ESOF brings together over 4,500 leading thinkers, innovators, policy makers, journalists and educators from more than 90 countries, to discuss current and future breakthroughs in contemporary science.
The main focus was to highlights the benefits of science communication and better understanding the interests of different communication multipliers such as for example the European Commission, journalists, and big organisations promoting science to the general public. During the event, invited experts explained their views on science communication and particularly why they believe communication is beneficial for researchers, the do’s and don’ts in communication and how to work together.
Representing TSSG, Nakul Wali participated in the event to engage with the Science community, researchers, H2020 project coordinators and other project representatives. The event demonstrated European Commission’s perspectives followed by the perspectives of specialised media, general media, social media and science museums in a very interesting panel discussion. Among the various dignities were Science Editor and journalist from the BBC and Deutsche Welle, scientist, biologist and other experts from the science community. Among the demonstrated EU-funded research projects like LYNCEUS, LYNCEUS2MARKET, SIRG; TSSG highlighted Molecular Communication project – CIRCLE, integrating islands of heterogeneous research activities in a common research framework, facilitating the creation of an EU-wide Molecular Communications (CIRCLE) network and provide a support infrastructure for coordination of research across Europe.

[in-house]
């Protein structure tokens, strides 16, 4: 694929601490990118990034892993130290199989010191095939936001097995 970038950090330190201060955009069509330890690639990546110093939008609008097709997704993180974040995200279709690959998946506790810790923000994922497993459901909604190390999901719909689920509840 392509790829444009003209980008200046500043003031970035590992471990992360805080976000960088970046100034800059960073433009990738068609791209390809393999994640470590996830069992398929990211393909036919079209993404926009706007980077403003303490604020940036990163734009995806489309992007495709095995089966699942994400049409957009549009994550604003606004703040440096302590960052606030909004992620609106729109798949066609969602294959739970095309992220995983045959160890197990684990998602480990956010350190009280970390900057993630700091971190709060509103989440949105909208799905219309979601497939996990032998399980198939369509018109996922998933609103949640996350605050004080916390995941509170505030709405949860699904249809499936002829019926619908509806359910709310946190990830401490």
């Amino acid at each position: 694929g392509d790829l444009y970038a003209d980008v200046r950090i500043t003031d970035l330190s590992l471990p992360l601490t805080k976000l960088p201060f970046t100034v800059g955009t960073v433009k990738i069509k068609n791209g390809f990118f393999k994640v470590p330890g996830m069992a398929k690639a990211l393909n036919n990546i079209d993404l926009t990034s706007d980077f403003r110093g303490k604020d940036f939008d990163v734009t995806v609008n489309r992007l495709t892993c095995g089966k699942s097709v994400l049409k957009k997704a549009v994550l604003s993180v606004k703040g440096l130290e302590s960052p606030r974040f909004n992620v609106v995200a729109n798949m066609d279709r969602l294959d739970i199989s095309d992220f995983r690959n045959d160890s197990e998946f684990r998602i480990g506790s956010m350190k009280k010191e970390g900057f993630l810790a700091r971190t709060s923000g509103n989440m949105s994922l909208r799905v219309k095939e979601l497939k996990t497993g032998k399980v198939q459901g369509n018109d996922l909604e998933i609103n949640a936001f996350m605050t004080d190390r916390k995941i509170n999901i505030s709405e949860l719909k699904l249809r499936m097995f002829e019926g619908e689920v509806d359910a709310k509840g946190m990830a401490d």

Please contact the Project co-ordinator Dr. Alan Davy for more information and visit, CIRCLE

TSSG explores opportunities for EU-North America collaborations

americaTSSG joins partners in exploring opportunities for EU-North America collaboration in ICT Research & Innovation.

On 8th July the DISCOVERY project, which has TSSG as a partner, held a successful Capacity Building Workshop on EU-North America collaboration in ICT Research & Innovation at the University of Toronto.

This capacity-building workshop is part of the DISCOVERY cycle of workshops to explore and share opportunities for EU-North America collaboration in ICT R&I under EU H2020, Canada and US Programmes. The event was held just after SAVI Annual General Meeting on 6th & 7th July. The workshop was attended by funding agencies, researchers and industry leaders interested in ICT R&I collaborative projects with Europe. It showcased practical knowledge and successful examples of collaboration between North America and EU in the field of ICT, and it combined panel discussions with project ideas generation.

The event gathered high profile keynote speakers from leading Canada and US funding organisations.